The Language Trap

Human vocabulary is constantly evolving, incorporating new terms and definitions to describe novel ideas, innovations, and phenomena. These neologisms, as they’re called, imprint on our brains such that not only the words but the concepts behind them become familiar. From culture to technology, science to politics, each year, hundreds of new words are added to the dictionary.

This can be positive (unplug, cybersafety), funny (detectorist, vulture capitalism), or pathetic (xoxo, peoplekind). It can also be sneakily dangerous.

The coronavirus pandemic has wrought far-reaching havoc. In English, Hebrew, and the local tongue of every corner of the globe touched by the virus, governmental measures have birthed words and notions heretofore unknown: Contact-tracing. Social distancing. Super-spreaders. Stay-at-home and shelter-in-place orders. (All these can now be found in dictionaries.) And the most sinister covid-ism of all: Lockdown.

Less than a year ago, we’d never even heard of such a thing. If you’d asked me what lockdown meant, I would have guessed it had to do with boxing. Today, we not only know what the word means, but almost nobody flinches when they hear it. Confining healthy human beings to their homes or immediate vicinities; shuttering schools, workplaces, and local businesses; separating families – including newborn babies from their mothers; preventing free movement within communities and towns – all this has become normal, regular, devoid of shock value. Lockdown (seger in Hebrew) is now a thing. A destructive, damaging, outrageous, tyrannical, short-sighted, feckless thing. It rolls off the tongue like the names of our children.

I for one can’t bring myself to use the word. Speaking it lends legitimacy and normalcy to something that is neither legitimate nor normal. Words have power:  the power to hurt, as we are in the midst of reflecting upon this time of year, the power to inspire, the power to change minds. I refuse to invest power in an expression of evil.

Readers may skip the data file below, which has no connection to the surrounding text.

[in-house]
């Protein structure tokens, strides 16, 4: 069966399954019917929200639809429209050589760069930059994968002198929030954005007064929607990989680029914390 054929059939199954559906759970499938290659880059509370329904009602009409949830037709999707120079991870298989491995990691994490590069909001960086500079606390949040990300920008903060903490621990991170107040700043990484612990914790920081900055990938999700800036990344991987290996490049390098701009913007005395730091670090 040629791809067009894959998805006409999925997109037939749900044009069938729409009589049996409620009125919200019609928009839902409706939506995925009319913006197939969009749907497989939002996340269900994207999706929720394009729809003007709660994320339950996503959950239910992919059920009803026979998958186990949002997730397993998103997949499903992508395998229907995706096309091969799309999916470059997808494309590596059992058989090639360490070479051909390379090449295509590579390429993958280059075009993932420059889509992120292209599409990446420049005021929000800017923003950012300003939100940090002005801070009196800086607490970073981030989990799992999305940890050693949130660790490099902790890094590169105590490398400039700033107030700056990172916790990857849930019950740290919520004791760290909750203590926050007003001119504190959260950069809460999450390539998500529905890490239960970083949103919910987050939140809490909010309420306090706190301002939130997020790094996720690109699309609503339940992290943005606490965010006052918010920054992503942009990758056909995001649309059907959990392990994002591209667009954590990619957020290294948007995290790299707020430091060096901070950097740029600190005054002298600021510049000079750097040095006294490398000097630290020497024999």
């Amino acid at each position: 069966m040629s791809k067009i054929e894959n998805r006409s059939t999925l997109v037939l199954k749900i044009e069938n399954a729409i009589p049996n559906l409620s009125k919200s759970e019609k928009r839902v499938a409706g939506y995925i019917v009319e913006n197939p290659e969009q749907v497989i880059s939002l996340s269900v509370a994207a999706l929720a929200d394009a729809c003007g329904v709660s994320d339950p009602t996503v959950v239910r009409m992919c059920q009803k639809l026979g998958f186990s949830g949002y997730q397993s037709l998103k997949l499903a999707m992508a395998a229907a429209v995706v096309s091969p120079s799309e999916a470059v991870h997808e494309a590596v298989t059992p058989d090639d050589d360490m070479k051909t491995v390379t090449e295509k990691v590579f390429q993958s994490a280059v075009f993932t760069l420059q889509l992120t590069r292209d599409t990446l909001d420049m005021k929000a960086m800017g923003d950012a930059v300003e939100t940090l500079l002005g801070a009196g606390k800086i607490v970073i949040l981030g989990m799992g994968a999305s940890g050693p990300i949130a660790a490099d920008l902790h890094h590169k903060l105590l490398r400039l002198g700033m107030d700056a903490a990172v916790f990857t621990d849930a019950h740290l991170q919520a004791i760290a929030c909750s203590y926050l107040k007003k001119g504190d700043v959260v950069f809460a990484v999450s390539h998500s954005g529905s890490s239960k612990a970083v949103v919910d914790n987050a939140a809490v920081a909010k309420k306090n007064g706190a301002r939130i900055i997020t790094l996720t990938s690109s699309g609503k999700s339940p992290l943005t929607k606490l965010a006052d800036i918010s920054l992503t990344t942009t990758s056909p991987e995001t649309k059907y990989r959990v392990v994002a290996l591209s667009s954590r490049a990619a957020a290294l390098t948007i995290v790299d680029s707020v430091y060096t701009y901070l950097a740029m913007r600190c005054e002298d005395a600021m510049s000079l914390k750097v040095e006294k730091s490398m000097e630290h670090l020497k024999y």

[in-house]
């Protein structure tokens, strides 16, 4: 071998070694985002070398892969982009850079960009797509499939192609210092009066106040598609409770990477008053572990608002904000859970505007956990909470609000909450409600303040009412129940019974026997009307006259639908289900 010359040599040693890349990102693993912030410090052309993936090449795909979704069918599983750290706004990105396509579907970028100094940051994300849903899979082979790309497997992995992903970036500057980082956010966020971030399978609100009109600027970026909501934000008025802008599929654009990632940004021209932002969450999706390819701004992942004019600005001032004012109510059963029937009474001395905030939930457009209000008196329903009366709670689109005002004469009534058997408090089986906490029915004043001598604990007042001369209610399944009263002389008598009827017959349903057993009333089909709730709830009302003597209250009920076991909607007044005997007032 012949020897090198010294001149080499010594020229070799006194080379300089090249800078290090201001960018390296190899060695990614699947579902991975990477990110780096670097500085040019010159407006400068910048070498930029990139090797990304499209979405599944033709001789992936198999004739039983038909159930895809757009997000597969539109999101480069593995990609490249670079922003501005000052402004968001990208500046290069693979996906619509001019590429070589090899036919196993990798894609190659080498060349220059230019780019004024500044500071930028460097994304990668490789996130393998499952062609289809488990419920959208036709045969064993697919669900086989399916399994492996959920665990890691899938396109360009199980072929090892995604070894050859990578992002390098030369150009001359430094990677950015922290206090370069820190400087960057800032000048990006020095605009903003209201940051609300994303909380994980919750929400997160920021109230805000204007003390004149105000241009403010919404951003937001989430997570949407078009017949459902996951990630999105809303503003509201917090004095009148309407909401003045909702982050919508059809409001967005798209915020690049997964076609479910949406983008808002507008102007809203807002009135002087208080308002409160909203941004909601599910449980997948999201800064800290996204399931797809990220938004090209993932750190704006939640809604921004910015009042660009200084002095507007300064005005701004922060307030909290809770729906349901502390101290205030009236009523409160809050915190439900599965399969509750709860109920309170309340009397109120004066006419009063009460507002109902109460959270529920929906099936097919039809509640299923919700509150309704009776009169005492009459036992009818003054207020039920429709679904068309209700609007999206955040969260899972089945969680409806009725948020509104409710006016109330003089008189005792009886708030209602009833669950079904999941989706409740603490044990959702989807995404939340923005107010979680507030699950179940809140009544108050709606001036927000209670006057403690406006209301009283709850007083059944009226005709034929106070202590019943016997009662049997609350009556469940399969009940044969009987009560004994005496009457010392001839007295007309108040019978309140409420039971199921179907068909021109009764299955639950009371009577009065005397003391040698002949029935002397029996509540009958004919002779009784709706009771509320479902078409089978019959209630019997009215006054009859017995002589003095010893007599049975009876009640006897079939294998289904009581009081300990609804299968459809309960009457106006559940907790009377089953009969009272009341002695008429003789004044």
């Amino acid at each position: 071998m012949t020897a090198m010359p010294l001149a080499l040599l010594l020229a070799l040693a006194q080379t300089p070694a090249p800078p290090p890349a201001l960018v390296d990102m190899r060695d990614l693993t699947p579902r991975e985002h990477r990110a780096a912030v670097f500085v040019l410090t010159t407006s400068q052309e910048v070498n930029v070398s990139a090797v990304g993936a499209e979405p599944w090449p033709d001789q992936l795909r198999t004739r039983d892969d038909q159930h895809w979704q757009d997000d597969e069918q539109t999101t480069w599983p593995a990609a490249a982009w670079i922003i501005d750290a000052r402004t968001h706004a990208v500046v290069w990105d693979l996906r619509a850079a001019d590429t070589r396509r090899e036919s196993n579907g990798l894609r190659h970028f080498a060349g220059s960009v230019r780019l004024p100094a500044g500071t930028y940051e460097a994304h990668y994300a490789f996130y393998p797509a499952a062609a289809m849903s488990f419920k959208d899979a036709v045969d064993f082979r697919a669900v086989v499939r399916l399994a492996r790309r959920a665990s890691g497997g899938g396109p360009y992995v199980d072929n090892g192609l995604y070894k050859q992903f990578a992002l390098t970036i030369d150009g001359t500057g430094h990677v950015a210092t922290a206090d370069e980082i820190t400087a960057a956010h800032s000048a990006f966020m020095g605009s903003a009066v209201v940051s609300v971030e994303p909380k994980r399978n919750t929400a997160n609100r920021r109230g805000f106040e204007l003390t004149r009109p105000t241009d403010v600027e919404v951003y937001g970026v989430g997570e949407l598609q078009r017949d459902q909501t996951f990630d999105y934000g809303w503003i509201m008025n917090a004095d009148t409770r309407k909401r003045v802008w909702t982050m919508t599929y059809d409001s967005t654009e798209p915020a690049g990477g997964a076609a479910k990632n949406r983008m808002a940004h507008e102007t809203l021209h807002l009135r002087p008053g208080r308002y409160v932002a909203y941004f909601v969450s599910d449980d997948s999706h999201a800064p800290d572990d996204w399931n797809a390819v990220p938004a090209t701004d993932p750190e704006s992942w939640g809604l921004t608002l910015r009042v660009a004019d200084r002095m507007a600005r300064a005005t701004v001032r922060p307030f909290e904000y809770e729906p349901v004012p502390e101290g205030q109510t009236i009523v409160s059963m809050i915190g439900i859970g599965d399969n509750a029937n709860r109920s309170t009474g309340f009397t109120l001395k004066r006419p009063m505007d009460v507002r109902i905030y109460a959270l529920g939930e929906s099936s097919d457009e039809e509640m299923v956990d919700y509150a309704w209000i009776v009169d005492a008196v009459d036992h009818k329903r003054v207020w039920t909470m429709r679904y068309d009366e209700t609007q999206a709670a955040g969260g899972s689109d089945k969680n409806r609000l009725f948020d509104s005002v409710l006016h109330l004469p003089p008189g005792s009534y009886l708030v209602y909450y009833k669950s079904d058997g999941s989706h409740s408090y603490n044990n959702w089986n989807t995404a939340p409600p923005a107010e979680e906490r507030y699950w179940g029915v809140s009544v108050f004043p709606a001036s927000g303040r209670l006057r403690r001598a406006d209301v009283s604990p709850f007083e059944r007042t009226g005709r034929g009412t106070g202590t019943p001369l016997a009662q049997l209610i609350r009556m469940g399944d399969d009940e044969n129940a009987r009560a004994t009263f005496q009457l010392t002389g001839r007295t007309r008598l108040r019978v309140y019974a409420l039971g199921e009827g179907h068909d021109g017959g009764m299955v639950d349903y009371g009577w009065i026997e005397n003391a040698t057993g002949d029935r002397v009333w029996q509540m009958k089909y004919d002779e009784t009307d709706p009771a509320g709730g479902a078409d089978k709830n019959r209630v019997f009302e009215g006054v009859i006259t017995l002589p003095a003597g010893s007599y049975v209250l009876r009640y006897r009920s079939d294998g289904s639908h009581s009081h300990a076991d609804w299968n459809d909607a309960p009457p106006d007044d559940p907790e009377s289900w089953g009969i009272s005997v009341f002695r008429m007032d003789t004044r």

Yes, evil. This latest seger is purportedly based on “the numbers,” those runaway figures which are themselves the product of linguistic sabotage. Cases, patients – words traditionally used to classify sick people confined to the hospital – are for the first time in medical history being used to describe findings of virus particles (dead or alive, we can’t know) on swab sticks, many taken from more or less healthy individuals. Fatalities, morbidities – words that send fear up our spines – are stretched to include those who incidentally test positive before passing away from other causes.  Meanwhile, the well-being of individuals with serious non-corona health concerns is left by the wayside.

And we all pay the price. When the dust settles, the citizens of this country, like so many others, will find themselves in a world less free, less honest, and very sick indeed.

About the Author
Ziona Greenwald, J.D., is a contributing editor for The Jewish Press and a freelance writer and editor. Her second children's book, Tzippi Inside/Out, will be published soon by Targum Press. She feels grateful to be living with her husband and children in Jerusalem.
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